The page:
“Complex Security Environments, Strategic Foresight and Transnational Security Cooperation Games” is the title of a new Occasion paper written by DKI APCSS’ Dr. Deon Canyon, Jonathan Cham, and Jim Potenza.
According to the abstract:
“Disruption characterizes the 21st Century, which is replete with complexities of climate change, food security, scarcity conflicts, displaced populations, unbridled economic growth, erosion of traditional value systems and transnational security dilemmas. In an environment where governments need innovative tools to conceptualize and form a future that leverages emerging opportunities and minimizes risks, foresight is increasingly considered a critical capacity in those responsible for strategic decision-making and coherence in policy development.
“Transnational security cooperation games feature a hybrid design with elements of seminar games and live-action role-play games. They provide an ideal executive education method for engaging mid to senior-level security practitioners in strategic foresight thinking. This paper describes the transnational security cooperation game “Radicals” and reviews outcomes of relevance to professional security practitioners and strategists. Players appreciated the opportunity to practice the skills of negotiation, collaboration, and strategy development in a complex environment. Based on data collected from player reflections, feedback and anonymous surveys, the game provided insights into the complexity of crisis management including the importance of strategic preparation, relationship building and institutional resilience.”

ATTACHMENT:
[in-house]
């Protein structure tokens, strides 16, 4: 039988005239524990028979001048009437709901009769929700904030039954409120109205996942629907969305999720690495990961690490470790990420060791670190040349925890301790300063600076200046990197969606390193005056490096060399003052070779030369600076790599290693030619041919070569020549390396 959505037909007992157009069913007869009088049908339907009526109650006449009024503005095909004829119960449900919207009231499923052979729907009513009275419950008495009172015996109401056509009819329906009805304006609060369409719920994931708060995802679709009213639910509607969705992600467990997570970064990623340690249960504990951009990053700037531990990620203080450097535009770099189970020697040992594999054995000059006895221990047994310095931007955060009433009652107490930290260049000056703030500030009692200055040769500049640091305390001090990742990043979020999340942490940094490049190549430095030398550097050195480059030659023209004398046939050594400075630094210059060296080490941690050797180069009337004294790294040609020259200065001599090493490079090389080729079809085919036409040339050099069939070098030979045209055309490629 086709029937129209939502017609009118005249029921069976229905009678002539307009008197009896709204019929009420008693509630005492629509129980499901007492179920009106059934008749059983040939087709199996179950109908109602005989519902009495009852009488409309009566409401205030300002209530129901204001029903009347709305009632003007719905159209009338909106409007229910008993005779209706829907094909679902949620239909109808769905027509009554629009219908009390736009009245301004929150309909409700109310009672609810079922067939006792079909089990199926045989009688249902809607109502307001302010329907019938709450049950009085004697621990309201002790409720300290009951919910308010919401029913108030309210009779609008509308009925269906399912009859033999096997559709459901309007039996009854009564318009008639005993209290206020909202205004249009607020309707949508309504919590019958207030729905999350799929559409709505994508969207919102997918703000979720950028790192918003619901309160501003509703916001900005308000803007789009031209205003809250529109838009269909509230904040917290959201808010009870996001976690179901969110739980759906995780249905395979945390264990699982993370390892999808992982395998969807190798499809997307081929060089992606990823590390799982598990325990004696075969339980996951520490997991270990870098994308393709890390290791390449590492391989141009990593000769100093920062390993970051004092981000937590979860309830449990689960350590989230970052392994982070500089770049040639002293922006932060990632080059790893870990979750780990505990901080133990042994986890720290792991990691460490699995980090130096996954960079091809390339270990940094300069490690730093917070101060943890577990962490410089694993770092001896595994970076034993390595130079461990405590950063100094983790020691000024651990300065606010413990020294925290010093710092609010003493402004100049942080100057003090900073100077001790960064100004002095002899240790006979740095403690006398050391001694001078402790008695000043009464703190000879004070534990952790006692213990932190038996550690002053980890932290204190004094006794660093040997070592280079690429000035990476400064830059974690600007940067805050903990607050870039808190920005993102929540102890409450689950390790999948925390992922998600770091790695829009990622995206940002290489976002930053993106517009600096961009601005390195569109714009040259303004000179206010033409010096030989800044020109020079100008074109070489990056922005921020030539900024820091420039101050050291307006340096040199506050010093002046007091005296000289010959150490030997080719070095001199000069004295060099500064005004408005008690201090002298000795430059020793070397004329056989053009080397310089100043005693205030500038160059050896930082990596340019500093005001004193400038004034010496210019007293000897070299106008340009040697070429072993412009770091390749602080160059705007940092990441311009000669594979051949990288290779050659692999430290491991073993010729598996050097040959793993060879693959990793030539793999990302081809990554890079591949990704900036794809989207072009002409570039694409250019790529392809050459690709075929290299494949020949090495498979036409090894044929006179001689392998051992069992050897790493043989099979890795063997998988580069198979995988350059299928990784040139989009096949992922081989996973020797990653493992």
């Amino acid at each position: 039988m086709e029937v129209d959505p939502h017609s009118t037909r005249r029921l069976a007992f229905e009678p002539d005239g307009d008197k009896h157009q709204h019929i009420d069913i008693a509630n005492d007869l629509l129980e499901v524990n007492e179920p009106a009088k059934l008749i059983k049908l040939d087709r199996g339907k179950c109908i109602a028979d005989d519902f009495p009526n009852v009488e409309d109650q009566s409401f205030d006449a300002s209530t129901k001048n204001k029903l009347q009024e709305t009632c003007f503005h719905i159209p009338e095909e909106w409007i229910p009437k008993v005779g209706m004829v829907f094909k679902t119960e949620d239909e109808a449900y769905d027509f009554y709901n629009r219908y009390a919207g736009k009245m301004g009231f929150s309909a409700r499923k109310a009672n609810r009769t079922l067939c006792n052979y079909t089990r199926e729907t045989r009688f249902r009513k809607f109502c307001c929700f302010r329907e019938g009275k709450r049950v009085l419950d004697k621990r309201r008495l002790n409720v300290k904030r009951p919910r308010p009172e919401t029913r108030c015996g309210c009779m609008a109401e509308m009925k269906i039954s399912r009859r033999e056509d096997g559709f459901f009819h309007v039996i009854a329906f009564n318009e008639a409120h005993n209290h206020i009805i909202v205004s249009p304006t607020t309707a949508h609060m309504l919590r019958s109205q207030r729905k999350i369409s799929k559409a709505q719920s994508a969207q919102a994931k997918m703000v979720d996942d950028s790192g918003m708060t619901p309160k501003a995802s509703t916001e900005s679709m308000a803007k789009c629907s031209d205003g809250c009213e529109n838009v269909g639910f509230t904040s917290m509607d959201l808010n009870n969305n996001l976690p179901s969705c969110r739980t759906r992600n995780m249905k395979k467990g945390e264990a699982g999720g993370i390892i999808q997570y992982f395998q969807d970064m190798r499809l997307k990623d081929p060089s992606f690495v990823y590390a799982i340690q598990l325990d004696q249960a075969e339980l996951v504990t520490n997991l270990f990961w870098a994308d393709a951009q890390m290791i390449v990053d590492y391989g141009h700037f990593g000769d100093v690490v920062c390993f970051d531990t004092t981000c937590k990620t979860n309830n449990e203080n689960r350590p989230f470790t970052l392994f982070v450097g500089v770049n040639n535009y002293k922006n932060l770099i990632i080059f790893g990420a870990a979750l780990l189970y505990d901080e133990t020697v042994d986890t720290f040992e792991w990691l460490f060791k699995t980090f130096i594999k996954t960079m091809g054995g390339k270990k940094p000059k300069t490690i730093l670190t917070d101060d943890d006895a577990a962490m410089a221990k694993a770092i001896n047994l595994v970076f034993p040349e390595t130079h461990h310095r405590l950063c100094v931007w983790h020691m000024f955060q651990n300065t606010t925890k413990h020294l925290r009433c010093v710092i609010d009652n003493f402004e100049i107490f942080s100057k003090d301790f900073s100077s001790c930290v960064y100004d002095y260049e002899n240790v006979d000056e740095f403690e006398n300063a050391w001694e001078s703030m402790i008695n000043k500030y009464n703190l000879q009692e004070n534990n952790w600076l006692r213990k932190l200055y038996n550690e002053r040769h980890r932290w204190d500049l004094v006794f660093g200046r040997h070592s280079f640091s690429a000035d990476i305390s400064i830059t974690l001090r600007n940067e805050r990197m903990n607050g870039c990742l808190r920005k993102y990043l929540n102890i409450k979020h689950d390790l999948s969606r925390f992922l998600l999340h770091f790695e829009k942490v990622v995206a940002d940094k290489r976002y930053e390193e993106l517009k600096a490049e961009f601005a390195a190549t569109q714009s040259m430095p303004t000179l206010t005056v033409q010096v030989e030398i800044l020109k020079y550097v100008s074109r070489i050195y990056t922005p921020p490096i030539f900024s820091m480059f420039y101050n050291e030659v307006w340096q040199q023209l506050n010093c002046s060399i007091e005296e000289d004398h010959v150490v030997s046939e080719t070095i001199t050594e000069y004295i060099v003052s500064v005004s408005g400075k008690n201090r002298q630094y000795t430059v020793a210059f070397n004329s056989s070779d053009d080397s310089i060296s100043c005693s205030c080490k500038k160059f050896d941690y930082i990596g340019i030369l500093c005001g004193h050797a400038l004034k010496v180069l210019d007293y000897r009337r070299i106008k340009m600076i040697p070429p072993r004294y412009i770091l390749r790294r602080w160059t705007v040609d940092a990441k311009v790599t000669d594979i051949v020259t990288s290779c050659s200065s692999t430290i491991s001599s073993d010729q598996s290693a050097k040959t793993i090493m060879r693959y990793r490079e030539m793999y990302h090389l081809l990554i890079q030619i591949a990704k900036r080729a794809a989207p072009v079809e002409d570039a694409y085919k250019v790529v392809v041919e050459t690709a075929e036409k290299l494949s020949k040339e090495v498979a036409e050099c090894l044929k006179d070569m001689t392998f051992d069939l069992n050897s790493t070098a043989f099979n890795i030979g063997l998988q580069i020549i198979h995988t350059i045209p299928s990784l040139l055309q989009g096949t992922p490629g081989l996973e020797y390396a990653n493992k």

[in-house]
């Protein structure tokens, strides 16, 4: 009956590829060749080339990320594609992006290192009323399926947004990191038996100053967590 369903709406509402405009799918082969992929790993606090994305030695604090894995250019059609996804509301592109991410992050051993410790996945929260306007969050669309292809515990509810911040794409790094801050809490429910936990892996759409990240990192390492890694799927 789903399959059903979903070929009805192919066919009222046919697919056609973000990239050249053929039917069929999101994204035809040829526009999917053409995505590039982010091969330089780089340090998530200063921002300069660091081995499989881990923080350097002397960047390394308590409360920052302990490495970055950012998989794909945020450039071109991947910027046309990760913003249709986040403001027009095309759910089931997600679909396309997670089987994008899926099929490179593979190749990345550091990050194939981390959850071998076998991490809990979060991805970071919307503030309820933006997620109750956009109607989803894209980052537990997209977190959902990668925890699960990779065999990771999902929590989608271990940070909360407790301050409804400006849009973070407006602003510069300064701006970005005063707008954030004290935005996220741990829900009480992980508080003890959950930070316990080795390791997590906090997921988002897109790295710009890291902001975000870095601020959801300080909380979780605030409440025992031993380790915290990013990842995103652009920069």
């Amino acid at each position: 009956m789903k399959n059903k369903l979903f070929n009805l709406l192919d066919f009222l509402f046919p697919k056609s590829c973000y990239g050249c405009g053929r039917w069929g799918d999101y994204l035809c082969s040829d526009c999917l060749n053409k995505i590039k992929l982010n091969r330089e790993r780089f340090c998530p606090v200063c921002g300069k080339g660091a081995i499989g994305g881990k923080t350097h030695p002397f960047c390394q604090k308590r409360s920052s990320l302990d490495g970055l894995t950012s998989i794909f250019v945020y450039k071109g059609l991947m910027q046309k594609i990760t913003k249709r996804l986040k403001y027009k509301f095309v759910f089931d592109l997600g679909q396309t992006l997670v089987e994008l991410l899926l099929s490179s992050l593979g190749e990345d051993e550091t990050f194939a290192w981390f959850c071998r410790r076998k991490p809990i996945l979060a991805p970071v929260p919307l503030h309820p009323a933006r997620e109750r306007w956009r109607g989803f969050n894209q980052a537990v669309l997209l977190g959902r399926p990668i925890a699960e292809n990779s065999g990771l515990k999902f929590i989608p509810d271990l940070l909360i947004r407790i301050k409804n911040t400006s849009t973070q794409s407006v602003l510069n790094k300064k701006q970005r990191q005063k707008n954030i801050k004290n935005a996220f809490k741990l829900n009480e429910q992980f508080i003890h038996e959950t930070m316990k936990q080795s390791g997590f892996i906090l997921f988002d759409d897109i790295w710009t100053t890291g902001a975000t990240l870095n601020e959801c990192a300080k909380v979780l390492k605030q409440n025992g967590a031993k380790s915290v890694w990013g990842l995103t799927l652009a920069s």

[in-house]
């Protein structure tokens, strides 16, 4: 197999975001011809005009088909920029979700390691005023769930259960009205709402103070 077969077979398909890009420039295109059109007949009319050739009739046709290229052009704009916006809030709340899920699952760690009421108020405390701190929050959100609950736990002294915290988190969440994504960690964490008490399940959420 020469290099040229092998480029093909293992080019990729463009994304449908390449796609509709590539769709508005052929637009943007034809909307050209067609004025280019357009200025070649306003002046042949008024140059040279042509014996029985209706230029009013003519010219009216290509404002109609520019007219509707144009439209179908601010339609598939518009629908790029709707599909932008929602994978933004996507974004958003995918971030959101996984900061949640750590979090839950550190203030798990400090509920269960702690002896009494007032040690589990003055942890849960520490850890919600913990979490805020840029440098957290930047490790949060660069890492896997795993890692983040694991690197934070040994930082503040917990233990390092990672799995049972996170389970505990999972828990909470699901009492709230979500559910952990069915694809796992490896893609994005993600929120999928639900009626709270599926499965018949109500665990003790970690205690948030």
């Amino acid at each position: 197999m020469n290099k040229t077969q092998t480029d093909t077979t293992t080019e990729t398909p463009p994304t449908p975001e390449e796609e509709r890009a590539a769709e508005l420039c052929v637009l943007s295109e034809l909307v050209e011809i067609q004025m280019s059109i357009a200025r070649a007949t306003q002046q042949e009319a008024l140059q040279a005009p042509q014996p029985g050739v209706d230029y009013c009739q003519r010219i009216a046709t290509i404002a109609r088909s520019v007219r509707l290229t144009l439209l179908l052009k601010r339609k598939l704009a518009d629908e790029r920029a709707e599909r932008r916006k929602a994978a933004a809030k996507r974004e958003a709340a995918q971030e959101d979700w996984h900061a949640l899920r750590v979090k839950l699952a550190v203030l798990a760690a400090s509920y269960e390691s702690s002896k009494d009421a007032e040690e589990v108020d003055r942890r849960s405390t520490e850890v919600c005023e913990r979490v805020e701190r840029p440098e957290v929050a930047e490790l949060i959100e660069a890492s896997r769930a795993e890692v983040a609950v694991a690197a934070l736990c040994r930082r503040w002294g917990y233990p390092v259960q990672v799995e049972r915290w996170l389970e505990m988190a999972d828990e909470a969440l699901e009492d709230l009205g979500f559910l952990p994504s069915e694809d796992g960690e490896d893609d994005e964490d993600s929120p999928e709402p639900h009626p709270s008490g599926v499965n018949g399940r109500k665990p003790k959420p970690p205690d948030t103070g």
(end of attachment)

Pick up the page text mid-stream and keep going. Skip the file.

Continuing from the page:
In this paper the authors discuss how games are used in DKI APCSS courses to enhance the learning experience and build skills in critical thinking, negotiations, and communications.
DISCLAIMER: The views expressed in this article are those of the authors and do not reflect the official policy or position of the Daniel K. Inouye Asia-Pacific Center for Security Studies, the Department of Defense, or the U.S. government.
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